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Lensview: Harvest of hate

A. J. Philip A. J. Philip
04 Oct 2021

A few years before the Bhopal gas tragedy in 1984, considered the world’s worst industrial accident, I visited the Union Carbide laboratory on Shamla Hills in the city of lakes. There, I saw the scientists breeding different kinds of pests for experimental purposes. Their aim was to prepare pesticides which can kill pests but cannot harm human beings. Potency against pests and impotency against man. That is the principle followed in the manufacture of pesticides the world over. 

Among the insects they bred were termites. They are small insects that live in large groups, mainly in hot regions. They eat the wood of trees and buildings. And they grow so fast that a wooden cupboard can be finished in a matter of days. 

Nobody has any sympathy for the termites. When Union Home Minister Amit Shah used the term “termites” for the so-called infiltrators in Assam, I took it as an example of his crudity and cruelty. How can anyone compare man, the crown of God’s creation, to an insect?

Also, I never imagined that someone would take his cue from Amit Shah’s statement and treat a human being like a termite. That credit should go to Bijay Shankar Baniya, a photographer attached to the Darrang district administration in Assam. He had accompanied the policemen to the Sipajhar area in the same district from where they were evicting people who had been living there for decades.

The police force headed by the Chief Minister’s own brother had to fear neither God nor his superiors. Small wonder that the police used fire power to overpower the poor residents, who had lost everything they had. Whatever they could clutch at while they were running away from the police remained with them. The land they cultivated for decades, the houses where they lived in and the vegetables and grains they grew were suddenly gone. They became aliens in their own land!

Some of them preferred to face the bullets, rather than live a life of indignity. Two of them fell down on the land they considered as theirs till the police bullets pierced their hearts. Baniya would have seen them falling through his viewfinder or on the camera screen. He would never have seen them alive, let alone fought with them. The blood flowing from their bodies would have made the scene, both sanguine and macabre.

No, Baniya was not angry with them. One can be angry with a known person like your spouse or your children. How can one be angry with an unknown person? That, too, when that person is dying of bullet injury? What Baniya had for him was hatred, not anger.

Aristotle believed that anger can be cured by time, but not hatred. Anger is accompanied by pain, hatred is not. That is why there was no remorse on his face.

It was his hatred for the Muslim that forced him to jump up on the body and stomp it. The hapless man might have taken his last breath while he was stomped by Baniya. I could not believe that it was done by a photographer who, I thought, was by temperament a sensitive person, sensitive to light and air which can make or mar a photograph. 

When the American photographer Nick Ut took a picture of a naked girl running away from a napalm bomb explosion in Vietnam, some criticised him for taking the photograph, instead of saving her.

The truth is that after taking the picture for the Associated Press that changed the world’s perception of the war in Vietnam, Nick Ut took her to a hospital and provided treatment against burn injuries. Two years ago, I met Nick Ut in New Delhi. No one can be gentler than him. It is a shame for the entire community of photographers, including me, that Baniya wields a camera.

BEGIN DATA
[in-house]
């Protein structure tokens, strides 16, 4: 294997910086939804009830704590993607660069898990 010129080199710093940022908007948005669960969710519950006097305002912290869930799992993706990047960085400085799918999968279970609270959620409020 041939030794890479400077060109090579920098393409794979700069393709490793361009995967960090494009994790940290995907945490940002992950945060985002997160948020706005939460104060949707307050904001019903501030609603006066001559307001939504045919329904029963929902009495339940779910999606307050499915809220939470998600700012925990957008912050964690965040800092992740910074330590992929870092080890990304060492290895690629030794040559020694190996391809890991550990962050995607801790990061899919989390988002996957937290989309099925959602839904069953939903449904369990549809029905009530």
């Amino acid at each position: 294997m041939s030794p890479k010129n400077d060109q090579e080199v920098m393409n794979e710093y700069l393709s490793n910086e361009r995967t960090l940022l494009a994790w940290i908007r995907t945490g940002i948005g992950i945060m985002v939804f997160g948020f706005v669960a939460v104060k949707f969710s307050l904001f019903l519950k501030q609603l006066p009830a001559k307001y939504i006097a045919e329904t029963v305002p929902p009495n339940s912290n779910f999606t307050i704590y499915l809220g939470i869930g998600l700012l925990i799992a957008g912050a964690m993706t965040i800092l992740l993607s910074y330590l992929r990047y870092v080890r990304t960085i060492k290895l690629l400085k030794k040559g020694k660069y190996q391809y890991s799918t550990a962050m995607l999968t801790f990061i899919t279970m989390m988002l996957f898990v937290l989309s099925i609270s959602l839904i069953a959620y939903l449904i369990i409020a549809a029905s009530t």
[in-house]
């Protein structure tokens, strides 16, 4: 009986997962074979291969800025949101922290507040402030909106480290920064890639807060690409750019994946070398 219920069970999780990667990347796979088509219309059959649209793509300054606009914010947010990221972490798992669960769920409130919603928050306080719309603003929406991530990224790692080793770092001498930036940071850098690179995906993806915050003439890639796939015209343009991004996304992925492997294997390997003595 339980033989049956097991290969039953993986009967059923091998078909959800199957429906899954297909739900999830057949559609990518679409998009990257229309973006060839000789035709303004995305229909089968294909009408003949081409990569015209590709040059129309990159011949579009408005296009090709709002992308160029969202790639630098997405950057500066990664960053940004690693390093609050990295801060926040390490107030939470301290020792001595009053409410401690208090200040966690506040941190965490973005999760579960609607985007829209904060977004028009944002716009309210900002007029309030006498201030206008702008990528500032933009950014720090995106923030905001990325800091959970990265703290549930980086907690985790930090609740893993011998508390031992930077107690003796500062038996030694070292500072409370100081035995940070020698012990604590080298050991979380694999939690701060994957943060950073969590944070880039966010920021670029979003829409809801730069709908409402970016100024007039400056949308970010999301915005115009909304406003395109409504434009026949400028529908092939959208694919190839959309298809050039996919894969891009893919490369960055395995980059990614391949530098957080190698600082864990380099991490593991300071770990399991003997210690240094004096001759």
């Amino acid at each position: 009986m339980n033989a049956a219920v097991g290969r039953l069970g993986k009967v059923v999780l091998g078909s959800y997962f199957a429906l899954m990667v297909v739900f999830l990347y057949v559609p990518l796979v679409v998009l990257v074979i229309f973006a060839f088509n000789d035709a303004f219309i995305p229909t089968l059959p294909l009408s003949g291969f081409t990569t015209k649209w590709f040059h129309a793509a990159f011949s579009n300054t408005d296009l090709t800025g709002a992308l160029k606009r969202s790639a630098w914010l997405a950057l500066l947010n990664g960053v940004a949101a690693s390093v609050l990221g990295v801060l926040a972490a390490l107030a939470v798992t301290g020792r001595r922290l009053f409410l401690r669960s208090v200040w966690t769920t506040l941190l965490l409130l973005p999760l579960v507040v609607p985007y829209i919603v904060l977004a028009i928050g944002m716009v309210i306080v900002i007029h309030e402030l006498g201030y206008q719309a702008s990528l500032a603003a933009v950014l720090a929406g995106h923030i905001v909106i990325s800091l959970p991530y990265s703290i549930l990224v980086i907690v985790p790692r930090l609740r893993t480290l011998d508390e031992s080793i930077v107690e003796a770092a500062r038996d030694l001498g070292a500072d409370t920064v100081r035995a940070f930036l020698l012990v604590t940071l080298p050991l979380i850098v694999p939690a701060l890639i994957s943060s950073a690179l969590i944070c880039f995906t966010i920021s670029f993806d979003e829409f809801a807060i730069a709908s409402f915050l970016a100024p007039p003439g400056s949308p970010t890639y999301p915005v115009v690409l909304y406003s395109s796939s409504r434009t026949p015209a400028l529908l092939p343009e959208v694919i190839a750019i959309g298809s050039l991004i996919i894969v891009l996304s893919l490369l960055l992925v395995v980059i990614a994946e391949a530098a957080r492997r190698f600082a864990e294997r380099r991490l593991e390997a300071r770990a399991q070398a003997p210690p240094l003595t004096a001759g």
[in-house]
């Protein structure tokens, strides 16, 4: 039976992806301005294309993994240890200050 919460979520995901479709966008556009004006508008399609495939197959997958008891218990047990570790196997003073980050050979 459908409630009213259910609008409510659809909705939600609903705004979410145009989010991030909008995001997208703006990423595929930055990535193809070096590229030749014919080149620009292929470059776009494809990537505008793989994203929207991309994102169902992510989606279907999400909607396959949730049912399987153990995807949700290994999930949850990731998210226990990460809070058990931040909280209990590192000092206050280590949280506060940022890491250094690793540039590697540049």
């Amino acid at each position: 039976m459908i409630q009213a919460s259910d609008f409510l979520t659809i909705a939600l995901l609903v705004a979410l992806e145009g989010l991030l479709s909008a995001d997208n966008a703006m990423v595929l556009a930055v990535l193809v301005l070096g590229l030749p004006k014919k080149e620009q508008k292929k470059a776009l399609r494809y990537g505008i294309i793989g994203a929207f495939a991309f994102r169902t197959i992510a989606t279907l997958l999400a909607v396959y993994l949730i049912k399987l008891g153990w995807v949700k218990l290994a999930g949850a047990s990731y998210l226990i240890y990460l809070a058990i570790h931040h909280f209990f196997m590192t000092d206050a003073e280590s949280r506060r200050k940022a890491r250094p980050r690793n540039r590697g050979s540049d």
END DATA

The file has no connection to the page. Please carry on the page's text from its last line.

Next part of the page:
As Baniya kicked the body in the video, I remembered another video I saw a few years ago. It showed two pastors being surrounded and attacked by a mob of youth. They beat them up and one of them fell down on the ground. I saw a young man jumping from a distance on his chest. The first time, he lost his balance and was about to fall. He tried a second time and jumped exactly on his stomach.

The poor pastor was writhing in pain. His ribs would have broken. His internal organs would have been damaged. I could see the young man leaving the scene with a smile on his face. No, he was not angry with the pastors. They had never done anything against him.

Yes, he had hatred for the pastors. How did he develop such hatred? Yes, he was taught from childhood that Muslims and Christians were dangerous for the country. So when he got the first opportunity to show his jumping power, he did it on a pastor! 

No, Baniya was not alone. What he did had the support of many. Let me quote Dr Shah Alam Khan, a professor of orthopaedics at AIIMS, New Delhi: “I was not surprised when the photographer concerned was hailed as a hero by many on social media platforms.

Twitter handles rechristened themselves with the photographer’s name and a few even announced him as an alternative to the Prime Minister and the Uttar Pradesh Chief Minister” (IE, Sept 30)

Come to think of it, someone can even think of having such a despicable character as the PM of the country! Why blame him when the Home Minister calls the “infiltrators” termites? Or when UP Chief Minister Yogi Adityanath insinuates that until he came to power in 2017 all the ration food used to be “digested” by those who use the term “Abba Jaan” for their fathers. What he meant was that Muslims were cornering the food.

Yogi has no statistics to prove his point. It is just an insinuation. What he does not understand is that “Abba” is an Aramaic word for father, used by Jesus and Paul to address God in a relation of personal intimacy. Vilification of a community is, often, the beginning of spreading hatred against it. This is a tried and tested method.